Commentary

Texas A&M's special teams a liability

Independence: Aggies held their own against Georgia when offense, defense took field

Updated: December 29, 2009, 9:32 AM ET
By Richard Durrett | ESPNDallas.com

SHREVEPORT, La. -- The line of brake lights leaving the Independence Bowl just as the fourth quarter began had a maroon tint to it. Georgia led by 24 points early in the fourth quarter and finished with a 44-20 victory over Texas A&M.

But don't let the scoreboard fool you. It wasn't the Texas A&M defense that sent most of the Aggies faithful -- a bunch that made up at least two-thirds of the 49,653 in attendance on a chilly Monday night -- streaming out of the stadium early.

Blame the special teams. What was a close, defensive battle turned on the Aggies' inability to make key plays when the offense and defense weren't on the field.

The Aggies had a field goal blocked in the second quarter with the game scoreless. They then gave up a momentum-killing kickoff return in the first half moments after taking the lead.

"It's a downer," Texas A&M coach Mike Sherman said. "There's no question about that. We were so euphoric after scoring, and you take that away. It was a short kick with no hang time. It was returned by a great returner."

Less than a minute later, Georgia blocked a punt and scored one play later. All of a sudden, a 7-0 A&M lead had turned into a 14-7 deficit.

"Those two plays late in the first half really got us going, got us charged up," Georgia coach Mark Richt said.

Joe Cox
Brett Davis/US PresswireTexas A&M's defense rose to the challenge against Joe Cox and Georgia, but the Aggies' special-teams effort proved costly.

Jerrod Johnson and the Texas A&M offense managed to put a nice drive together to start the second half and tie the score. But it was a 17-14 Georgia lead midway through the third quarter when A&M's Corey Gibas snapped the ball over punter Ryan Epperson's head. That gave Georgia the ball at the Texas A&M 24-yard line. The Bulldogs scored on a third-down pass and took a 10-point lead.

The Aggies side of the stadium seemed to deflate at that point.

"It was a huge swing," Sherman said. "You talk about the kickoff return and the ball sailing over our punter's head, a blocked punt and a blocked field goal. That's 24 points there, possibly."

The miscues weren't limited to special teams. Texas A&M's next two drives ended in interceptions, and the second one was particularly costly. Johnson threw an ill-advised pass into double coverage on a long pass to the Georgia 13-yard line, and it was returned 59 yards to set up Georgia deep in A&M territory. The Aggies' defense held stiff near the goal line for a couple of plays but couldn't stop a play-action fake on third down that gave Georgia a 17-point lead.

"When you turn the ball over, it hurts your team," Johnson said. "I have to find a way not to turn the ball over."

But Johnson was trying to make plays. He did a lot of what he did against Texas on Thanksgiving night. He scrambled and turned busted plays into first downs with his feet. He eluded defenders and bought time to find open receivers.

He also probably was pressing a little harder than normal because of the hole the special teams had created. It ruined what was, except for the interceptions, a solid offensive game for the Aggies. Texas A&M had 92 plays and 471 yards of total offense, nearly 100 more than Georgia. The Aggies had nine more first downs than the Bulldogs and managed to move the ball with nice drives.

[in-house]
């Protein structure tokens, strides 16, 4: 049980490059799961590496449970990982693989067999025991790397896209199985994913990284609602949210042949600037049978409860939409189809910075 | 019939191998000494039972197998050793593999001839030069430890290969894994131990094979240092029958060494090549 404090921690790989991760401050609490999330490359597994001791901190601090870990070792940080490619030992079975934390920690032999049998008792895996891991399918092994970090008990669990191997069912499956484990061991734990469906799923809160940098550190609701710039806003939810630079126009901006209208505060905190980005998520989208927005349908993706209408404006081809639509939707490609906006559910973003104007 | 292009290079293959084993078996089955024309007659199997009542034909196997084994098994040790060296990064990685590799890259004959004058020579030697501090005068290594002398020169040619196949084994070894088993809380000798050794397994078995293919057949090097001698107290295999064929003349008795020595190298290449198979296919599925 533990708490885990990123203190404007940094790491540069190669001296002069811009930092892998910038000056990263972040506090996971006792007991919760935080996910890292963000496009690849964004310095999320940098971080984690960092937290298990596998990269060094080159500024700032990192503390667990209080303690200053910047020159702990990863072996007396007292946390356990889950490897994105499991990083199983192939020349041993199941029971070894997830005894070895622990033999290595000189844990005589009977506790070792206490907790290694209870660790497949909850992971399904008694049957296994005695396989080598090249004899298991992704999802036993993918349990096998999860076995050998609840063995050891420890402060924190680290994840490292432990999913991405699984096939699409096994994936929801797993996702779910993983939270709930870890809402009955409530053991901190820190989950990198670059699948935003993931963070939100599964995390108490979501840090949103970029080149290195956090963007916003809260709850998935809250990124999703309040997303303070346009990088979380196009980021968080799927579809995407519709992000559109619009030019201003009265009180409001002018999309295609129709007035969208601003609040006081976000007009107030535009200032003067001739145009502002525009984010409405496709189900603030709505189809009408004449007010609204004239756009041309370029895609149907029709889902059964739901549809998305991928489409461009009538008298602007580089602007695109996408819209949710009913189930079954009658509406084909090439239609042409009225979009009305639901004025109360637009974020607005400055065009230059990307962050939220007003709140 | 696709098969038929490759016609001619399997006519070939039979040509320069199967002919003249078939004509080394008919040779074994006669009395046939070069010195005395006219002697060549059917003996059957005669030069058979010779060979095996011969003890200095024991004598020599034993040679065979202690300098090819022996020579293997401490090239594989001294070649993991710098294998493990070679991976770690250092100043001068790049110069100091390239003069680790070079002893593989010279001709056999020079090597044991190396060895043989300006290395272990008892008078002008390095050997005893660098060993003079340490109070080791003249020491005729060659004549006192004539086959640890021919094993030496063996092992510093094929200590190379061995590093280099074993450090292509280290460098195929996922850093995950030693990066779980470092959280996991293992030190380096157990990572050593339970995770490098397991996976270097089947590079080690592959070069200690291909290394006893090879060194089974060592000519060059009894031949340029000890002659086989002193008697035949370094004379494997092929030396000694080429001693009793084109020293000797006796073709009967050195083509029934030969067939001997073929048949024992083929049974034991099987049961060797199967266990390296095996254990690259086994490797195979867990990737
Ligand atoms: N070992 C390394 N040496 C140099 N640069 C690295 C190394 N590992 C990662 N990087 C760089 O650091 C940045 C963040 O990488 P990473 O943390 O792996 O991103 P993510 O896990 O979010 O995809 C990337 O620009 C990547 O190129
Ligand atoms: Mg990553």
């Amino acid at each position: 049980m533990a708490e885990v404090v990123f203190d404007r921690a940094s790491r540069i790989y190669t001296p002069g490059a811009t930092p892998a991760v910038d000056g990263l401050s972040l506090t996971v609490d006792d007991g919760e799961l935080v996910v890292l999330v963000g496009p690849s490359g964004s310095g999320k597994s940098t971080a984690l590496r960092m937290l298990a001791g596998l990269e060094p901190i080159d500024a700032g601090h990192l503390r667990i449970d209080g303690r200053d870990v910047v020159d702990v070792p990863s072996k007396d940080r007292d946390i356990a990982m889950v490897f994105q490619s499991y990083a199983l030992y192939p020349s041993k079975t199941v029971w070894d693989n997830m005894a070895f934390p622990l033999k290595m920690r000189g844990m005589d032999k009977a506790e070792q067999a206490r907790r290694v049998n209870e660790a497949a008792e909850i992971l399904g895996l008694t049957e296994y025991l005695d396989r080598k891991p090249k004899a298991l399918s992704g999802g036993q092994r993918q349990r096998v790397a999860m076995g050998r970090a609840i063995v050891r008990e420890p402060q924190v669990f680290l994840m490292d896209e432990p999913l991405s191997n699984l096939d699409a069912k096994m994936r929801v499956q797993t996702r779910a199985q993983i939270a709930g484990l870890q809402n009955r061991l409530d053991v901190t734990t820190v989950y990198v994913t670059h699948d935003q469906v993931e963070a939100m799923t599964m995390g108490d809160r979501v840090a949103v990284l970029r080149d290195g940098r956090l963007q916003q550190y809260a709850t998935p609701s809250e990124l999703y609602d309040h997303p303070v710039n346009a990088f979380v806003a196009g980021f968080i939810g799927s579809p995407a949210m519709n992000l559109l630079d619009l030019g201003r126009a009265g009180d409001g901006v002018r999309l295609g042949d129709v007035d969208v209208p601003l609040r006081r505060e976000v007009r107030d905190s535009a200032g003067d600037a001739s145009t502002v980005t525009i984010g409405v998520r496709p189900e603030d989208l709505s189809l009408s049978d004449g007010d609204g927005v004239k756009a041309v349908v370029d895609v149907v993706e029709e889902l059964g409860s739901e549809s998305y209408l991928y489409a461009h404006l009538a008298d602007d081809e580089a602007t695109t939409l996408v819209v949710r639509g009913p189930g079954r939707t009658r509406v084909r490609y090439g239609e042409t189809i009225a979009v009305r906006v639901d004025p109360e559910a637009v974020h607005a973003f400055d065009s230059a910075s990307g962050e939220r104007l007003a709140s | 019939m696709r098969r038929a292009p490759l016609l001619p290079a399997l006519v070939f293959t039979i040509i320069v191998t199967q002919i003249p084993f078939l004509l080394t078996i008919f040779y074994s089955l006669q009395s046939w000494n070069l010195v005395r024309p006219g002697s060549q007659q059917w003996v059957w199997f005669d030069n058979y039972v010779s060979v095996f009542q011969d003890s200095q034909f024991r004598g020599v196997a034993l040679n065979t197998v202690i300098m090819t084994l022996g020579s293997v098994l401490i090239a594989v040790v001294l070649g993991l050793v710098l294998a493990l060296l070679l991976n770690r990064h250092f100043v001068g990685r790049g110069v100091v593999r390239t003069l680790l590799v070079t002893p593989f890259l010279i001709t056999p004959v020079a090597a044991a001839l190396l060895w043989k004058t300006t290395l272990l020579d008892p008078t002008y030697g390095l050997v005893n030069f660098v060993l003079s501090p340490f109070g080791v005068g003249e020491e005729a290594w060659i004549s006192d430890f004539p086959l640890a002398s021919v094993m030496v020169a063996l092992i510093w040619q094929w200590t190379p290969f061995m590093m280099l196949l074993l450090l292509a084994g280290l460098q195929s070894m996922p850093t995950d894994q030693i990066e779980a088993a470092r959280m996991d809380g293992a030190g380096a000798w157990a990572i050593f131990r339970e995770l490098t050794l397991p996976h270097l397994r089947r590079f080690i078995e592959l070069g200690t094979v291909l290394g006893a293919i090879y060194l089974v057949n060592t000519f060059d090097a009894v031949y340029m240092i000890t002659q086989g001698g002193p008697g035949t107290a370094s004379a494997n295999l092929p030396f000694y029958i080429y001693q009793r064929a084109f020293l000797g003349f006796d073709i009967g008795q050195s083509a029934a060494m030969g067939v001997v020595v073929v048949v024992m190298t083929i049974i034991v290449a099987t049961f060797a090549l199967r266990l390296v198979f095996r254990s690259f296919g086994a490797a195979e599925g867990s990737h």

And the defense, which came in with lots of questions, held tough against Georgia. The Aggies made key stops on third down and held firm, even after the Bulldogs made big plays. But after giving up just 99 yards of total offense in the first half, Texas A&M surrendered 267 yards in the second. A lot of that was in the fourth quarter, when the defense clearly was tired. The Aggies also had to defend the short field too often because of the special-teams problems.

"The defense played their hearts out and rose up to the challenge," Sherman said. "Everyone was talking about both offenses and not talking about defense. I thought the defense stepped up and played the best ball they've played all year long."

Maybe it's a step in the right direction for an inconsistent defense. The same can't be said for special teams. Changes are clearly needed. It's a unit that didn't fare well on kickoff returns all year, allowing touchdowns at the absolute worst times. Monday's return near the end of the first half was a crusher. So was the return for Texas after the Aggies had made it a three-point game midway through the fourth quarter. Texas A&M then missed a late field goal.

The Aggies had all kinds of issues against Oklahoma, fumbling two kickoffs that turned into touchdowns in a 65-10 rout. They missed a field goal and fumbled a punt return in a one-point loss at Colorado.

It's certainly something Sherman will have to address as he gets ready for the 2010 season. The outlook of that campaign remains cloudy after Monday's game. The Independence Bowl was a chance for the Aggies to make a statement and seize momentum for next season. They did grab a little, with the improved performance of the defense and the continuing growth of Johnson. But the loss left Georgia feeling good about itself as fans chanted "SEC" as the game ended.

"I told them before the game that no matter what happens -- and we expected to win the game -- that we've gone through a journey and we've had our peaks and valleys, but we've come together as a team," Sherman said. "We are a better team now than we were at the beginning of the year. They've done everything I asked them to do. I feel bad we couldn't deliver a win for these seniors. I'm disappointed and frustrated, but I'm proud of my guys."

Richard Durrett covers colleges for ESPN Dallas. You can follow him on Twitter or leave a question for his weekly mailbag.